Both files are ~150MB. It seems decoding bincode Vec<Vec> is twice as fast as decoding HashMap ?

Both 150MB chunks takes ~80ms to read, which I’m okay with. The deserialize time though, I’m still unhappy with.

#7

Try running it through a profiler (you can enable debug info in release builds, or optimization in debug builds - see Cargo profiles). Rust is compatible with profilers for C.

I’m using msgpack, which is sort of similar, and it’s nearly instant for 500MB files.

1 Like
#8

Do you have a minimal example I can copy/paste?
I’m looking at https://github.com/3Hren/msgpack-rust and a bit confused by

rmp, rmp-serialize, rmps, rmpv

I think https://github.com/3Hren/msgpack-rust/blob/master/rmp-serde/tests/decode_derive.rs is closest to what I want, but it’s not clear to me how the 4 libs interact.

#9

Also, why is there rmp_serialize, which uses rustc_serialize, which appears to be depreciated in favor of serde?

#10

I don’t use 4 libs, only the one for Serde that serialises and deserializes Serde’s structs. I can’t give links - I’m on mobile currently.

1 Like
#11

I think I got msgpack working. I get:

``
Reading took: 3.840637ms
Decoding took: 139.259831ms
Reading took: 38.557177ms
Decoding took: 1.846417399s


wu32f.bin is now only 4.5MB, explaining why it's reading faster; AA.bin is down to 70Mb (instead of 150MB)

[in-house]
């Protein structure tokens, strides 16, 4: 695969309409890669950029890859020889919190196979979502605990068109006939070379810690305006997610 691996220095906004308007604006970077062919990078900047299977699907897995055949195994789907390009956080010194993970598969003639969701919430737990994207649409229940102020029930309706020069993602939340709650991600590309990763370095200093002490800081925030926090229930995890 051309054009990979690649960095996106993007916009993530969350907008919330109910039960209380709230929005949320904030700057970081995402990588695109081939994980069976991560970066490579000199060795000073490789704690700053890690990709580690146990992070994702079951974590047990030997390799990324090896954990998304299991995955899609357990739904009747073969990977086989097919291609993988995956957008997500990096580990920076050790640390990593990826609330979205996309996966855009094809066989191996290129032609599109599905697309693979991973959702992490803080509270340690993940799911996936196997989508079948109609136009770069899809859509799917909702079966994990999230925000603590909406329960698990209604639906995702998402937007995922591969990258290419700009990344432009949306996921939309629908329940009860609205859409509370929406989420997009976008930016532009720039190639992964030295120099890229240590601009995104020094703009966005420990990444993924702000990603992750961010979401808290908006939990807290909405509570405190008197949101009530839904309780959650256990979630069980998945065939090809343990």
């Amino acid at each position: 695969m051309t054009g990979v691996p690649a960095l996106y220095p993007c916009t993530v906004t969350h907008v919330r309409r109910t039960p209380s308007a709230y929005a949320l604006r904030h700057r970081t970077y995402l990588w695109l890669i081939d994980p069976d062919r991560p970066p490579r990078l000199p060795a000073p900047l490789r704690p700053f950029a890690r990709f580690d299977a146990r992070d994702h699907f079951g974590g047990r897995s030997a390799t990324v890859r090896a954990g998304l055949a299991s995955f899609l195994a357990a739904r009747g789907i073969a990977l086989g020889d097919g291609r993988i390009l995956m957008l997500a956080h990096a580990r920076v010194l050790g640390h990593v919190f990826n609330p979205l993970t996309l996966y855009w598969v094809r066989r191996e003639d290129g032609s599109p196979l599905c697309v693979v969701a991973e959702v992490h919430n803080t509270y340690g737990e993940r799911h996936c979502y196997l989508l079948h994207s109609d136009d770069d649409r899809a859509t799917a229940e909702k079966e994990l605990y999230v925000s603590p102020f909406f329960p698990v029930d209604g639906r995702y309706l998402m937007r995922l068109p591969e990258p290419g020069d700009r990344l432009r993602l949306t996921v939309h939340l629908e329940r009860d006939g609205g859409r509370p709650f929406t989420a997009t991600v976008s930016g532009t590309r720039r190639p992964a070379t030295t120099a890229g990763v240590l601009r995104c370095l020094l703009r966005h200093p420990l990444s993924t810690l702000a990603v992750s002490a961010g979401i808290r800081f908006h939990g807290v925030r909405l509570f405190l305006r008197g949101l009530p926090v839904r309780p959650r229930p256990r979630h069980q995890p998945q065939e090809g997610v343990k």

the decoding time is still rather high
#12

EDIT: the improvement in the first benchmark is due to the file being smaller (~50-100x smaller). I was running it on a smaller part of the dataset.

The part that is still concerning is the decoding time (after all data is in memory) even with msgpack of the Vec<Vec>.

At this point, I’m hypothesizing that it may just be the overhead of creating lots of short strings. (We’re doing one string per english word.)

#13

    let n0 = Instant::now();
    let content = FileUtil::read_file_as_u8( &format!("{}/wu32f.bin", in_dir) );

    let n1 = Instant::now();
    let x: WordU32Freq1 = Deserialize::deserialize( &mut Deserializer::new(&content[..]) ).unwrap();

    let n2 =Instant::now();

    println!("HashMap IO took: {:?}", n1.duration_since(n0) );
    println!("HashMap Decoding  took: {:?}", n2.duration_since(n1) );

    let n0 = Instant::now();
    let content = FileUtil::read_file_as_u8( &format!("{}/AA.bin", in_dir) );
    let n1 = Instant::now();
    let aa: Vec<Vec<String>> = Deserialize::deserialize(&mut Deserializer::new(&content[..])).unwrap();
    let n2 =Instant::now();

    println!("VecVec IO took: {:?}", n1.duration_since(n0) );
    println!("VecVec Decoding took: {:?}", n2.duration_since(n1) );


    println!("HashMap: {}", x.storage.len());

    let mut cnt = 0;
    for i in aa {
        cnt = cnt + i.len();